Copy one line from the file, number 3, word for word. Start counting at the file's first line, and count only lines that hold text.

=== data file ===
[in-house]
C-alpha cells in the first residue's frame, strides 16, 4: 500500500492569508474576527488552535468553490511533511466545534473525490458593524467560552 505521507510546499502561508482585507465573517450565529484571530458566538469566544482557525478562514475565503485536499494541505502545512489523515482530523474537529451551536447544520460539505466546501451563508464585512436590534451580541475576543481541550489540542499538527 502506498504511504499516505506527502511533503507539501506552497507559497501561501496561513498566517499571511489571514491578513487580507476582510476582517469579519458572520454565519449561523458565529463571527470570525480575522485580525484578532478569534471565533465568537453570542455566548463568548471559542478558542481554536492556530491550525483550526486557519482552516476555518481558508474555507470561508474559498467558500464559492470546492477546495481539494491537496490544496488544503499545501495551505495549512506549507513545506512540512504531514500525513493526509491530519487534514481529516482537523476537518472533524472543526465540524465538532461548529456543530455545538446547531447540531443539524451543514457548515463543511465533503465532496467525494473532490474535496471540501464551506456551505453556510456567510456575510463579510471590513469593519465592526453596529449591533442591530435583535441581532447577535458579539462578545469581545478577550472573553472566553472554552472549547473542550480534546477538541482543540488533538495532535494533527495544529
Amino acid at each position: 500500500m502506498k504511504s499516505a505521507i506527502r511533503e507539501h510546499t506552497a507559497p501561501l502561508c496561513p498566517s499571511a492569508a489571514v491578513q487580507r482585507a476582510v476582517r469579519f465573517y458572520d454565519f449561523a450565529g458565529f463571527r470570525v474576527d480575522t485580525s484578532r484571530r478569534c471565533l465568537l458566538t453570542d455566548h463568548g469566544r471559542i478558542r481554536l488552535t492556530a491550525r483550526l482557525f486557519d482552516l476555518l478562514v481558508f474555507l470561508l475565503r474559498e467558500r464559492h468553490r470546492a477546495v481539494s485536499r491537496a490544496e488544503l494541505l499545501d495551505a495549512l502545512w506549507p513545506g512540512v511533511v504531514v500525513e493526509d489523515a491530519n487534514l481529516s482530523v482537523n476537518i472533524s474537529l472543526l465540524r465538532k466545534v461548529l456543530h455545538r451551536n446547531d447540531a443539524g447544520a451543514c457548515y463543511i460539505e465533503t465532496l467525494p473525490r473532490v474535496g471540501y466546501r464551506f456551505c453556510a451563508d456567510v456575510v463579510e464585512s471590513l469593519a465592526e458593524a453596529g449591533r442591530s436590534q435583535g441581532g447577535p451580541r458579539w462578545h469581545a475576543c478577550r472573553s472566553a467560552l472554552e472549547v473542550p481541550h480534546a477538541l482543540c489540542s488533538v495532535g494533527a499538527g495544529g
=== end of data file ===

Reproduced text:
Amino acid at each position: 500500500m502506498k504511504s499516505a505521507i506527502r511533503e507539501h510546499t506552497a507559497p501561501l502561508c496561513p498566517s499571511a492569508a489571514v491578513q487580507r482585507a476582510v476582517r469579519f465573517y458572520d454565519f449561523a450565529g458565529f463571527r470570525v474576527d480575522t485580525s484578532r484571530r478569534c471565533l465568537l458566538t453570542d455566548h463568548g469566544r471559542i478558542r481554536l488552535t492556530a491550525r483550526l482557525f486557519d482552516l476555518l478562514v481558508f474555507l470561508l475565503r474559498e467558500r464559492h468553490r470546492a477546495v481539494s485536499r491537496a490544496e488544503l494541505l499545501d495551505a495549512l502545512w506549507p513545506g512540512v511533511v504531514v500525513e493526509d489523515a491530519n487534514l481529516s482530523v482537523n476537518i472533524s474537529l472543526l465540524r465538532k466545534v461548529l456543530h455545538r451551536n446547531d447540531a443539524g447544520a451543514c457548515y463543511i460539505e465533503t465532496l467525494p473525490r473532490v474535496g471540501y466546501r464551506f456551505c453556510a451563508d456567510v456575510v463579510e464585512s471590513l469593519a465592526e458593524a453596529g449591533r442591530s436590534q435583535g441581532g447577535p451580541r458579539w462578545h469581545a475576543c478577550r472573553s472566553a467560552l472554552e472549547v473542550p481541550h480534546a477538541l482543540c489540542s488533538v495532535g494533527a499538527g495544529g